Personally, unless a particular brake is prone to excessive chatter, I don't bother toeing my brake pads anymore. After a few rides and some hard braking, the pads become naturally toed in.
 

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Discussion Starter · #5 ·
ah good to know. Thankyou for the replies.
 

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Mark McM said:
Toe-in prevents chattering of the brake pads. When the brakes are applied, the friction between the pad and the moving rim tends to want to push the pads forward - the top of the wheel is moving forward afterall, and the brakes are attempting to retard this motion. As the pads are pushed forward, it tends to cause the arms of the brake to twist forward, causing the leading edge of the pad to "dig into" the rim a bit more (and for the trailing edge to squeeze the rim a bit less). At some point during the twist, the "spring force" of the brake arms will exceed the friction force of the reduced contact area of the leading edge, and the arms/pads will "pop back". As this action continuously repeats, the pads will "chatter" on the rim, creating noise and reducing overall braking force.

To reduce the tendency to chatter, the brakes can be "toed in". This involves angling the pads so that the trailing edge contacts the rim first, so that there is more pressure on the trailing edge and less pressure on the leading edge. As the brake arms flex/twist, the pressure on the toed in pads tends to even out (rather than be concentrated on the leading edge), reducing the tendency to chatter.

MTB brakes tend to use longer brake pads and holders, with a longer section on the leading edge. This longer leading section tends to help maintain a more uniform pressure on the leading edge as the brake arms flex, so they are less prone to the "dig in"/release cycle. These pads often do not need to be toed-in to prevent chatter.

In any case, brake pads are inherently self-toeing, so toeing of the pads is really just causes a temporary effect after initial installation. If the pads are not initially toed in, the extra pressure on the leading edge of the pads causing the leading edge to wear faster. This increased wear on the leading edge causes the surface of the pads to wear unevenly at first, until the surface of the pad becomes at an angle to the rim, with the trailing edge closer to the rim than the leading edge. After wearing in to this naturally toed in shape, the rate of pad wear on the leading and trailing ends will even out and maintain this angle during the rest of the pad life.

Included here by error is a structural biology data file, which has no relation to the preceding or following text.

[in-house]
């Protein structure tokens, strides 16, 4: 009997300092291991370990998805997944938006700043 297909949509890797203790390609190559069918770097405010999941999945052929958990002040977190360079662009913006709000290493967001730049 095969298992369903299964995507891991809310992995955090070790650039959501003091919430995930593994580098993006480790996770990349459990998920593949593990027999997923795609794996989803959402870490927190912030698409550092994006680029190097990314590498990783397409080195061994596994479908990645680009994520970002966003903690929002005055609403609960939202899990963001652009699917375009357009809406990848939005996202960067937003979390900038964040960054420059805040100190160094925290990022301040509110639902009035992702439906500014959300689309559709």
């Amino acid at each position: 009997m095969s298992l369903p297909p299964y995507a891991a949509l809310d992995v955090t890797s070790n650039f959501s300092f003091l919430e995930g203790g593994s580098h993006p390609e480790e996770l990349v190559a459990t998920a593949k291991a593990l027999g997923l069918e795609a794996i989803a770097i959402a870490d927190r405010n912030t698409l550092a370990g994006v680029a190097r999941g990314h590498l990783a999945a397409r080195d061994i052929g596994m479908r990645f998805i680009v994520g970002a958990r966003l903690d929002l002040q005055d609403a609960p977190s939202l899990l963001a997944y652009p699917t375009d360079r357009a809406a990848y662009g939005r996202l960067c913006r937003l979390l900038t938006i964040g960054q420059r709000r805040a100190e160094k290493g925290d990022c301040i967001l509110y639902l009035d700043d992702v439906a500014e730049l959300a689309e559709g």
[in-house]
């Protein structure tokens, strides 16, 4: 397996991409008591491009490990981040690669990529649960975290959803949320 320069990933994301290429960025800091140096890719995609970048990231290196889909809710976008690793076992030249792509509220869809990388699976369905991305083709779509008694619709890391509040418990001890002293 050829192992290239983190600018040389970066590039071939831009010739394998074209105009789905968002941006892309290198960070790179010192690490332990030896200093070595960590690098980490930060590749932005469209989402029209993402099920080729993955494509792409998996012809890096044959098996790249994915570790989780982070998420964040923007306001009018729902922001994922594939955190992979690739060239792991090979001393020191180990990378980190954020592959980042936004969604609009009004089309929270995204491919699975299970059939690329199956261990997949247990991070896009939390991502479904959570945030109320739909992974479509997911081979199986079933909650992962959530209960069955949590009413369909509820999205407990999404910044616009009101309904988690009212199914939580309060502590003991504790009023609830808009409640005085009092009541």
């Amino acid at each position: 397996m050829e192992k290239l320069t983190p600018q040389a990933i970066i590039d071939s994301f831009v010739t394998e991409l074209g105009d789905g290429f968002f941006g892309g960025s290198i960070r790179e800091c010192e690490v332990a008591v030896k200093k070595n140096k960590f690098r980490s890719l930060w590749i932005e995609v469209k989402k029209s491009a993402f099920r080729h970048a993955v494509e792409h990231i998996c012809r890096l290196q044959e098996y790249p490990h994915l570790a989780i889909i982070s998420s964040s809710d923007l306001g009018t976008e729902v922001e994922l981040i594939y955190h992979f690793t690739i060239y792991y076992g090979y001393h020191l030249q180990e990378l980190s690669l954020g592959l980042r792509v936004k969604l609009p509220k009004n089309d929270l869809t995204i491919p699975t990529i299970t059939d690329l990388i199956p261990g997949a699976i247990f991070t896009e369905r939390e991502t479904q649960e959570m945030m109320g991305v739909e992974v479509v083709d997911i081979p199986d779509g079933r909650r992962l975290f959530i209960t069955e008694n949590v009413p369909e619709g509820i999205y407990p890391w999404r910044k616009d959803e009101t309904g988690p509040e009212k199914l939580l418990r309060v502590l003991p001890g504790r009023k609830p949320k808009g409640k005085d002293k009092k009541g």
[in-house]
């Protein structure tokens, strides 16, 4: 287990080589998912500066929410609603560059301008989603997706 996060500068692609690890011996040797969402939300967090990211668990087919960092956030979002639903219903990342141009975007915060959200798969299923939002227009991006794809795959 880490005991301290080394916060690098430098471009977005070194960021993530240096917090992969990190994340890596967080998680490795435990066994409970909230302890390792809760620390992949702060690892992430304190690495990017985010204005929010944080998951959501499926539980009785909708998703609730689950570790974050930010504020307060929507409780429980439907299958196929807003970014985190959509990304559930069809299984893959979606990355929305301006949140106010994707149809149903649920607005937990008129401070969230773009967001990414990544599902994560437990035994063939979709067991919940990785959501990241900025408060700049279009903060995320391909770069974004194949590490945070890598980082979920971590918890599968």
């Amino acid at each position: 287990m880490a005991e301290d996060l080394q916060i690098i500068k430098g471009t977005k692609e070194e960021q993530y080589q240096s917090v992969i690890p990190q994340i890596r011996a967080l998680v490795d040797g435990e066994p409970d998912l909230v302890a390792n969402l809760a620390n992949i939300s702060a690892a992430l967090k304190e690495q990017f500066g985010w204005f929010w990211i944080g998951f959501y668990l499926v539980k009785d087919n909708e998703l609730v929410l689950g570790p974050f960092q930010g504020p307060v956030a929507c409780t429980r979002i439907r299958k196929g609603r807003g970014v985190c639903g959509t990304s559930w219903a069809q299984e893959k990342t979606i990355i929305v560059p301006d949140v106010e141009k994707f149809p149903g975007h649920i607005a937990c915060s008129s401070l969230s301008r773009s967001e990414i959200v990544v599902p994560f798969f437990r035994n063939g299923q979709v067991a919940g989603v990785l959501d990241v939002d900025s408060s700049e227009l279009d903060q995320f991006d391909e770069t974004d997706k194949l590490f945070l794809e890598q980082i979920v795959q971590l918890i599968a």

Personally, unless a particular brake is prone to excessive chatter, I don't bother toeing my brake pads anymore. After a few rides and some hard braking, the pads become naturally toed in.
That's funny! I agree with the philosophy but, back when I did toe in brake pads, I toed them the opposite way for the same reason.
 

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Semantics?

Spoke Wrench said:
That's funny! I agree with the philosophy but, back when I did toe in brake pads, I toed them the opposite way for the same reason.
Maybe we are defining leading and trailing edges differently? I'm using leading edge to indicate the end of the pad where the rim first sweeps into the brake, and the trailing edge where the rim leaves the brake. Since the brake is usually on the top of the wheel, and the top of the wheel is moving forwared with respect to the rest of the bike, the leading edge of the pad is actually toward the rear of the bike (i.e. a point on the rim actually travels back to front through the pads, so since the rim first contacts the back of the pad, this is actually the leading edge of the pad with respect to the movement of the rim).